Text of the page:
Yale team offers fresh insights on cancer triggers

Up until now, there has been a consensus among researchers that it takes more than a single mutation inside a cell to trigger cancer. But a Yale team says that it has concluded that mutations in different cells can conspire to cause cancer. And various stresses, from wounds to emotional stress, can dispatch signals that cause cancer.

"The bad news is that it is much easier for a tissue to accumulate mutations in different cells than in the same cell," Tian Xu, a professor and vice chairman of genetics, told Futurity. Xu's team found that two cancer-causing genes--RAS and scribble--did not have to reside in the same cell to spur cancer. And they also found that a signal called JNK played a key role in cancer.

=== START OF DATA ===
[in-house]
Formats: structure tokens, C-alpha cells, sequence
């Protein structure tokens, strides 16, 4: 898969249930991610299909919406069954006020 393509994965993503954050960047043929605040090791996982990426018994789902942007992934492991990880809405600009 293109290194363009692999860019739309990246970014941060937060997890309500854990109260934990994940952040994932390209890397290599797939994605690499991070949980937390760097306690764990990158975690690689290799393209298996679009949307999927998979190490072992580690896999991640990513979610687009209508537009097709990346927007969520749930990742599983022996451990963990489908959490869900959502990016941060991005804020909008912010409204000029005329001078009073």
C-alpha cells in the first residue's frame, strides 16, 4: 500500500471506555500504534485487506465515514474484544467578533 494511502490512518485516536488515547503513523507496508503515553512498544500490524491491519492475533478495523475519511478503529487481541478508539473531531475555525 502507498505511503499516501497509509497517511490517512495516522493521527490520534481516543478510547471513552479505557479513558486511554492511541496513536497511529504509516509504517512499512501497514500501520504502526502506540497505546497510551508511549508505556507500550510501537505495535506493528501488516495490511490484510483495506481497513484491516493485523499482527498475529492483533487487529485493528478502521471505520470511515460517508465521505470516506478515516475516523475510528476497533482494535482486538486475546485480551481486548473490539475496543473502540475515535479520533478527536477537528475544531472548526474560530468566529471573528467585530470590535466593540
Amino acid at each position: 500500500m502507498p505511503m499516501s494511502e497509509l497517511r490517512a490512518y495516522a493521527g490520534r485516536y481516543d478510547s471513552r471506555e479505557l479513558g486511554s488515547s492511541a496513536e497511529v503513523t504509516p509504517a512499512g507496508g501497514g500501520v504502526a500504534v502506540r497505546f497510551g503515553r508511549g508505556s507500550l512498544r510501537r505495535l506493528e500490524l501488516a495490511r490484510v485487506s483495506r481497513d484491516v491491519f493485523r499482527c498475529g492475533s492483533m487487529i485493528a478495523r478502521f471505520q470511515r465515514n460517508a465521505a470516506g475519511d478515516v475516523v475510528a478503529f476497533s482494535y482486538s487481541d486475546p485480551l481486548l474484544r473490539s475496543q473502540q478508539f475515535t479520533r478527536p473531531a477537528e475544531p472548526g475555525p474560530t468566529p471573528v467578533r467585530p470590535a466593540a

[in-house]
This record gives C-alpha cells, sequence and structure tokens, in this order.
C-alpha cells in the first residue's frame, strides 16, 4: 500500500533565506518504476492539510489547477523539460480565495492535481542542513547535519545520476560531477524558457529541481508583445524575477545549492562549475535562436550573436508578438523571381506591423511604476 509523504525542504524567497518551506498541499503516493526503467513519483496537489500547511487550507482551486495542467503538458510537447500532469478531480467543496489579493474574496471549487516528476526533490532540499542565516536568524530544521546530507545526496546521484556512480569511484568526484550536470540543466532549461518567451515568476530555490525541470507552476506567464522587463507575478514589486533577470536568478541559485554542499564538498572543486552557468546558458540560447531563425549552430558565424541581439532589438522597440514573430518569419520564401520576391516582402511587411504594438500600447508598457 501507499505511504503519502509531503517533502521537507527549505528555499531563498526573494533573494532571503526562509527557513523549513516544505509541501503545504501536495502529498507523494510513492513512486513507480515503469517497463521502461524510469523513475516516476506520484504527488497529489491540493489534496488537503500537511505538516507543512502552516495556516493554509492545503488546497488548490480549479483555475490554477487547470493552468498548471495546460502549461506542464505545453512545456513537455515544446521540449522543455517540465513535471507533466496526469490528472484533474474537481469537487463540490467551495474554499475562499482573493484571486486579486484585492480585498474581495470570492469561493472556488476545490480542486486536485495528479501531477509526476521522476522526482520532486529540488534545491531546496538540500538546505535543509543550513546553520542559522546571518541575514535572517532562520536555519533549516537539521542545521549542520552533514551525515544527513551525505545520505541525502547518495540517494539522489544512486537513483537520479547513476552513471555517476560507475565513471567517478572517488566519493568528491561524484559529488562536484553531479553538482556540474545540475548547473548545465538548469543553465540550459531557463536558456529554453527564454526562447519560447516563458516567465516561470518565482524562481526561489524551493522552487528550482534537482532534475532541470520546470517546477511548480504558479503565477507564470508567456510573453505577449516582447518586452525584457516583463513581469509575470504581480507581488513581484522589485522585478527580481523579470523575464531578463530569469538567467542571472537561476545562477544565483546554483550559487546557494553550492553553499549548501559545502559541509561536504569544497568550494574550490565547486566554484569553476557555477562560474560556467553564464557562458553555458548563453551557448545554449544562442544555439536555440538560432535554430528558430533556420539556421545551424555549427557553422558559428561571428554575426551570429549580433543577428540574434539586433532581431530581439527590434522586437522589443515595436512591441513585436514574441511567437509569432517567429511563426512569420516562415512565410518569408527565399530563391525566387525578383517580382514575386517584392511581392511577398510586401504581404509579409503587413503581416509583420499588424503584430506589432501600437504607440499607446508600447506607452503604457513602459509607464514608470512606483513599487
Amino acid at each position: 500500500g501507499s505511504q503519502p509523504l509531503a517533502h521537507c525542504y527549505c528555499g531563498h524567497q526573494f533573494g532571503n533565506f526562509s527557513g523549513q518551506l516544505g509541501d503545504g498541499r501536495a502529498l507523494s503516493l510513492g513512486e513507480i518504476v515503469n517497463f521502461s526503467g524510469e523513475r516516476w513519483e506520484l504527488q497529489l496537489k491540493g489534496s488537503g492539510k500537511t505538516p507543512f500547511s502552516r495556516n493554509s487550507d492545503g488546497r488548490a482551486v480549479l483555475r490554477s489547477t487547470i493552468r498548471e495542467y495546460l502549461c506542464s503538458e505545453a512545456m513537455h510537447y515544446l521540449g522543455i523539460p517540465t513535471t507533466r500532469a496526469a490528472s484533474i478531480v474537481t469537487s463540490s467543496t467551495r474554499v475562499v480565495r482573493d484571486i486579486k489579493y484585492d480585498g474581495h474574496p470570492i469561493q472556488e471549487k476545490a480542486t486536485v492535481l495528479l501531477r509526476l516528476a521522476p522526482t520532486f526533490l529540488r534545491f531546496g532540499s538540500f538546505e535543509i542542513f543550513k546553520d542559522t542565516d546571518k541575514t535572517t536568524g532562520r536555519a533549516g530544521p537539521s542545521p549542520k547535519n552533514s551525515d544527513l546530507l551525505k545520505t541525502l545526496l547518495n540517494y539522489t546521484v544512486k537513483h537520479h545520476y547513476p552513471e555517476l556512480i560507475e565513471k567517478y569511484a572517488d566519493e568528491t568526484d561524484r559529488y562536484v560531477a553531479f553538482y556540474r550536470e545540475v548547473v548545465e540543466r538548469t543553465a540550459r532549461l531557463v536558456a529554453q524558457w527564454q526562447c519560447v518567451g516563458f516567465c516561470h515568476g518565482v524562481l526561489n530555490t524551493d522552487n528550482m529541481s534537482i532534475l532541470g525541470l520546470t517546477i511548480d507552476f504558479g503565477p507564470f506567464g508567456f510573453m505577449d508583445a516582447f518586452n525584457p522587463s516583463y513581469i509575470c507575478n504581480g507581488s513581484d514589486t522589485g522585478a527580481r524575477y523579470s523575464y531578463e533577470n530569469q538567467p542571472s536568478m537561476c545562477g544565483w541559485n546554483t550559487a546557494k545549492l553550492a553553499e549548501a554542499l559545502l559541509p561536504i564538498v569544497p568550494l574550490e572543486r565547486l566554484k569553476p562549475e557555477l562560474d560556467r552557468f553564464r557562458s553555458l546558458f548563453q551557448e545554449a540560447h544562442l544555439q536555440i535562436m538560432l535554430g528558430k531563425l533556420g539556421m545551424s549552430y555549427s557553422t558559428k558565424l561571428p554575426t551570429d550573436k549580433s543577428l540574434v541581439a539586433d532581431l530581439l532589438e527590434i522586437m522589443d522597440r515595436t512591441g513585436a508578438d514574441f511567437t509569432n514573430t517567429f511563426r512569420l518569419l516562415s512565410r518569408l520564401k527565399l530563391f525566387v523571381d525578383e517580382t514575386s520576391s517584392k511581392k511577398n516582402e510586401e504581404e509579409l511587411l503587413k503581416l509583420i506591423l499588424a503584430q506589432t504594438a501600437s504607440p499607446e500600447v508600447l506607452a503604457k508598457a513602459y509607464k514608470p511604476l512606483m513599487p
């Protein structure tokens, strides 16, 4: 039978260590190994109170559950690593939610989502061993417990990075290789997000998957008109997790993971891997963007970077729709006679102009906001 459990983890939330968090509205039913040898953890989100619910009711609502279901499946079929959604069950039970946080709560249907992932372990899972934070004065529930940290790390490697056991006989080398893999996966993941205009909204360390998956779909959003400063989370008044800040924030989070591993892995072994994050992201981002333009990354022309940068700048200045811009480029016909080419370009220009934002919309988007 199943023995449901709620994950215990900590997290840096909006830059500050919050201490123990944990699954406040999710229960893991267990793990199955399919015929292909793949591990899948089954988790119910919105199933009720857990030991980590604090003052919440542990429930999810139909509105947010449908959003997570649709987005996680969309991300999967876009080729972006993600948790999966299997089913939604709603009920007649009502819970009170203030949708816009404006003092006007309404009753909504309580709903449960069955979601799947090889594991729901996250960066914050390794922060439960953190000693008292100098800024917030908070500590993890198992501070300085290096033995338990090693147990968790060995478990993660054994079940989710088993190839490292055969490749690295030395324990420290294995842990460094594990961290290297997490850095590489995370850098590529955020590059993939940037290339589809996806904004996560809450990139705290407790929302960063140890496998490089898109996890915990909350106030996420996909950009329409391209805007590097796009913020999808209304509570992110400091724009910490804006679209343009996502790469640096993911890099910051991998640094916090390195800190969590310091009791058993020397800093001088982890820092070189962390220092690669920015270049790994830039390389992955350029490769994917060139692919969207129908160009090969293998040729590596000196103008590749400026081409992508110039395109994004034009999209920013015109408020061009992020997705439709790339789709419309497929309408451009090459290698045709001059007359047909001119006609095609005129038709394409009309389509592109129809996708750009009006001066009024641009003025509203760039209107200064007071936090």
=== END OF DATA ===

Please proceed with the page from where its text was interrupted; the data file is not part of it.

Said Xu: "A lot of different conditions can trigger stress signaling: physical stress, emotional stress, infections, inflammation-all these things. Another bad news for cancer."

- check out the story from Futurity

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